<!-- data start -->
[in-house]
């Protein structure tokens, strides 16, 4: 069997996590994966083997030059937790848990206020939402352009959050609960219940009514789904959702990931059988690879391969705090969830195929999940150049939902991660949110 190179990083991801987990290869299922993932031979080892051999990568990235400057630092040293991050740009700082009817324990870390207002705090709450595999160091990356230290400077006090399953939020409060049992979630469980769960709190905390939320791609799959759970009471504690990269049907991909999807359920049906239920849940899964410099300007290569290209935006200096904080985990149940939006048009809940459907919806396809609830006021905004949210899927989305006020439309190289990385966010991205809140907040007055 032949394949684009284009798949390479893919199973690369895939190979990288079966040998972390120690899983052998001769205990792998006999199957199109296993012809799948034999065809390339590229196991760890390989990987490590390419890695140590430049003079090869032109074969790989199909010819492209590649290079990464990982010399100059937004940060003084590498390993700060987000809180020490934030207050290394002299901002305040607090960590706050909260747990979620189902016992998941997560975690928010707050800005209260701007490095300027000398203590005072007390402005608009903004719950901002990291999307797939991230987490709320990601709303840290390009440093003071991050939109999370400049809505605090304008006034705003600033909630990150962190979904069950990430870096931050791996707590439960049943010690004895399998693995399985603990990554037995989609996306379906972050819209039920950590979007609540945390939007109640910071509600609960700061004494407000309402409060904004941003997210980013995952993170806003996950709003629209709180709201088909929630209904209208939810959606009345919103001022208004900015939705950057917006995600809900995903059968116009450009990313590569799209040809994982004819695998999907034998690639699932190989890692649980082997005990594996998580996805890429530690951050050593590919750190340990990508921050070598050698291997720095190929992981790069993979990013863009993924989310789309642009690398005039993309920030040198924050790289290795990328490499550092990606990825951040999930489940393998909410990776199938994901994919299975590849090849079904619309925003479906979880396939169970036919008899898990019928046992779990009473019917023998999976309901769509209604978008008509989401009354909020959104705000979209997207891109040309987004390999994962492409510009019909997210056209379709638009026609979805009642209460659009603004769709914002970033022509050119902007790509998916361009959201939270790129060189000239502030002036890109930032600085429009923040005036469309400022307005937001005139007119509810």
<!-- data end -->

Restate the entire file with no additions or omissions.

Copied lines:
[in-house]
């Protein structure tokens, strides 16, 4: 069997996590994966083997030059937790848990206020939402352009959050609960219940009514789904959702990931059988690879391969705090969830195929999940150049939902991660949110 190179990083991801987990290869299922993932031979080892051999990568990235400057630092040293991050740009700082009817324990870390207002705090709450595999160091990356230290400077006090399953939020409060049992979630469980769960709190905390939320791609799959759970009471504690990269049907991909999807359920049906239920849940899964410099300007290569290209935006200096904080985990149940939006048009809940459907919806396809609830006021905004949210899927989305006020439309190289990385966010991205809140907040007055 032949394949684009284009798949390479893919199973690369895939190979990288079966040998972390120690899983052998001769205990792998006999199957199109296993012809799948034999065809390339590229196991760890390989990987490590390419890695140590430049003079090869032109074969790989199909010819492209590649290079990464990982010399100059937004940060003084590498390993700060987000809180020490934030207050290394002299901002305040607090960590706050909260747990979620189902016992998941997560975690928010707050800005209260701007490095300027000398203590005072007390402005608009903004719950901002990291999307797939991230987490709320990601709303840290390009440093003071991050939109999370400049809505605090304008006034705003600033909630990150962190979904069950990430870096931050791996707590439960049943010690004895399998693995399985603990990554037995989609996306379906972050819209039920950590979007609540945390939007109640910071509600609960700061004494407000309402409060904004941003997210980013995952993170806003996950709003629209709180709201088909929630209904209208939810959606009345919103001022208004900015939705950057917006995600809900995903059968116009450009990313590569799209040809994982004819695998999907034998690639699932190989890692649980082997005990594996998580996805890429530690951050050593590919750190340990990508921050070598050698291997720095190929992981790069993979990013863009993924989310789309642009690398005039993309920030040198924050790289290795990328490499550092990606990825951040999930489940393998909410990776199938994901994919299975590849090849079904619309925003479906979880396939169970036919008899898990019928046992779990009473019917023998999976309901769509209604978008008509989401009354909020959104705000979209997207891109040309987004390999994962492409510009019909997210056209379709638009026609979805009642209460659009603004769709914002970033022509050119902007790509998916361009959201939270790129060189000239502030002036890109930032600085429009923040005036469309400022307005937001005139007119509810």